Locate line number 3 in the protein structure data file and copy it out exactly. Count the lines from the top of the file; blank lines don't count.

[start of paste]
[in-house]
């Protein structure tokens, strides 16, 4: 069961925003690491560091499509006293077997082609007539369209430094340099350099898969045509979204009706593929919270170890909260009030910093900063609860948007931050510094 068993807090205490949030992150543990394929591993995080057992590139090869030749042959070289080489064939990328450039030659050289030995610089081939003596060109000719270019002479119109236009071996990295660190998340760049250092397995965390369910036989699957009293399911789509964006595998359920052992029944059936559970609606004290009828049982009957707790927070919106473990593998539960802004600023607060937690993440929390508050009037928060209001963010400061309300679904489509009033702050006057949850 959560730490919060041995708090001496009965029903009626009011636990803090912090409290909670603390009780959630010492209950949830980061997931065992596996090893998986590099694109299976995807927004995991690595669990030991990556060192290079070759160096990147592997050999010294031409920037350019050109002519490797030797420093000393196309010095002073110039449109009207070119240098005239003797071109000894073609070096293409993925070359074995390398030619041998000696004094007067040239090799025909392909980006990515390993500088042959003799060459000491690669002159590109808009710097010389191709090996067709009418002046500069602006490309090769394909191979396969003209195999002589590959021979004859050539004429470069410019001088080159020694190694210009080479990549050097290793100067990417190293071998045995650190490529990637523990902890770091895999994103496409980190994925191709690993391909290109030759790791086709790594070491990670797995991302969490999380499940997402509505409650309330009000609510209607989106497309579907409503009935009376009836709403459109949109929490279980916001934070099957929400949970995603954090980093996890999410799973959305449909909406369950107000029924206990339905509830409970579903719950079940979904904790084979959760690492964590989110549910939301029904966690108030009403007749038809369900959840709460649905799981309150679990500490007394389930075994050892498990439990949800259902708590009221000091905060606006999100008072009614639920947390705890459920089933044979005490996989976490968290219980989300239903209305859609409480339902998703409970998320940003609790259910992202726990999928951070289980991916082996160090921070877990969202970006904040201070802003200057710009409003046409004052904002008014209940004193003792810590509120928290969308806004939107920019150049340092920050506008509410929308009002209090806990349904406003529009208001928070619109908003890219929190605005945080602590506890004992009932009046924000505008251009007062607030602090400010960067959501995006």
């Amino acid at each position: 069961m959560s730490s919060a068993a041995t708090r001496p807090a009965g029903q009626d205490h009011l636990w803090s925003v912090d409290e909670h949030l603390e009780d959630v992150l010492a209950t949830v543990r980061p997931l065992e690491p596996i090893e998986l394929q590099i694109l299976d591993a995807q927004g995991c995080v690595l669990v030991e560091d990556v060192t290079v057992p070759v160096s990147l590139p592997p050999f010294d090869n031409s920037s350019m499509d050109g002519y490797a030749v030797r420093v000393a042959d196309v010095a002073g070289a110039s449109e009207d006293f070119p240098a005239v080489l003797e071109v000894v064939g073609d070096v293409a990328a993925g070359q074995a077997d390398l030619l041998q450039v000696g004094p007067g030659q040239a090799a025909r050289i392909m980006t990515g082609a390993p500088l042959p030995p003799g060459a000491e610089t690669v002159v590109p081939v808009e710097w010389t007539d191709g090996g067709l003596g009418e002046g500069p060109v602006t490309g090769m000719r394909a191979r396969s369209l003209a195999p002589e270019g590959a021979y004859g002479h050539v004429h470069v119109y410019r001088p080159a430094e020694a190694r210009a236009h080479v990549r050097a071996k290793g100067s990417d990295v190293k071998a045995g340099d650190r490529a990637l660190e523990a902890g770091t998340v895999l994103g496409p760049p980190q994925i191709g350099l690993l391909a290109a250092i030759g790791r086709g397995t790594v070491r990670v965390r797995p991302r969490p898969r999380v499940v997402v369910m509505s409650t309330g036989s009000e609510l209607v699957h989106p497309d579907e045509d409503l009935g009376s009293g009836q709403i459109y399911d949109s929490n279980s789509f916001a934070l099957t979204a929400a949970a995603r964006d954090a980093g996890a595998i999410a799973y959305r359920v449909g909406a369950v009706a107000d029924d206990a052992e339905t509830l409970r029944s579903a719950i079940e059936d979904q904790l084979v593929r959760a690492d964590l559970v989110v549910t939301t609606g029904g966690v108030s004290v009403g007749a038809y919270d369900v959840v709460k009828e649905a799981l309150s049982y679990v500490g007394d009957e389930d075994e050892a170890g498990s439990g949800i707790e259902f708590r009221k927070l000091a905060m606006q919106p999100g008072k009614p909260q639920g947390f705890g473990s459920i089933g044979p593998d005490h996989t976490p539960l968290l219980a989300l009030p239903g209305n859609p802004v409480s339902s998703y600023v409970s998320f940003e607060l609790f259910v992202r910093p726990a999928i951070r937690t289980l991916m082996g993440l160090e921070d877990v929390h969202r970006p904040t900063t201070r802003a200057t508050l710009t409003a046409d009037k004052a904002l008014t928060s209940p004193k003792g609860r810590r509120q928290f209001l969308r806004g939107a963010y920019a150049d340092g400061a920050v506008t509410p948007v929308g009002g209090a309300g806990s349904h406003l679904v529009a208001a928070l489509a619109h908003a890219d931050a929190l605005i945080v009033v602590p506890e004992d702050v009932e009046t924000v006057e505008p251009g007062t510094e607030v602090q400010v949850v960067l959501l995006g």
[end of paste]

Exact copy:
């Amino acid at each position: 069961m959560s730490s919060a068993a041995t708090r001496p807090a009965g029903q009626d205490h009011l636990w803090s925003v912090d409290e909670h949030l603390e009780d959630v992150l010492a209950t949830v543990r980061p997931l065992e690491p596996i090893e998986l394929q590099i694109l299976d591993a995807q927004g995991c995080v690595l669990v030991e560091d990556v060192t290079v057992p070759v160096s990147l590139p592997p050999f010294d090869n031409s920037s350019m499509d050109g002519y490797a030749v030797r420093v000393a042959d196309v010095a002073g070289a110039s449109e009207d006293f070119p240098a005239v080489l003797e071109v000894v064939g073609d070096v293409a990328a993925g070359q074995a077997d390398l030619l041998q450039v000696g004094p007067g030659q040239a090799a025909r050289i392909m980006t990515g082609a390993p500088l042959p030995p003799g060459a000491e610089t690669v002159v590109p081939v808009e710097w010389t007539d191709g090996g067709l003596g009418e002046g500069p060109v602006t490309g090769m000719r394909a191979r396969s369209l003209a195999p002589e270019g590959a021979y004859g002479h050539v004429h470069v119109y410019r001088p080159a430094e020694a190694r210009a236009h080479v990549r050097a071996k290793g100067s990417d990295v190293k071998a045995g340099d650190r490529a990637l660190e523990a902890g770091t998340v895999l994103g496409p760049p980190q994925i191709g350099l690993l391909a290109a250092i030759g790791r086709g397995t790594v070491r990670v965390r797995p991302r969490p898969r999380v499940v997402v369910m509505s409650t309330g036989s009000e609510l209607v699957h989106p497309d579907e045509d409503l009935g009376s009293g009836q709403i459109y399911d949109s929490n279980s789509f916001a934070l099957t979204a929400a949970a995603r964006d954090a980093g996890a595998i999410a799973y959305r359920v449909g909406a369950v009706a107000d029924d206990a052992e339905t509830l409970r029944s579903a719950i079940e059936d979904q904790l084979v593929r959760a690492d964590l559970v989110v549910t939301t609606g029904g966690v108030s004290v009403g007749a038809y919270d369900v959840v709460k009828e649905a799981l309150s049982y679990v500490g007394d009957e389930d075994e050892a170890g498990s439990g949800i707790e259902f708590r009221k927070l000091a905060m606006q919106p999100g008072k009614p909260q639920g947390f705890g473990s459920i089933g044979p593998d005490h996989t976490p539960l968290l219980a989300l009030p239903g209305n859609p802004v409480s339902s998703y600023v409970s998320f940003e607060l609790f259910v992202r910093p726990a999928i951070r937690t289980l991916m082996g993440l160090e921070d877990v929390h969202r970006p904040t900063t201070r802003a200057t508050l710009t409003a046409d009037k004052a904002l008014t928060s209940p004193k003792g609860r810590r509120q928290f209001l969308r806004g939107a963010y920019a150049d340092g400061a920050v506008t509410p948007v929308g009002g209090a309300g806990s349904h406003l679904v529009a208001a928070l489509a619109h908003a890219d931050a929190l605005i945080v009033v602590p506890e004992d702050v009932e009046t924000v006057e505008p251009g007062t510094e607030v602090q400010v949850v960067l959501l995006g």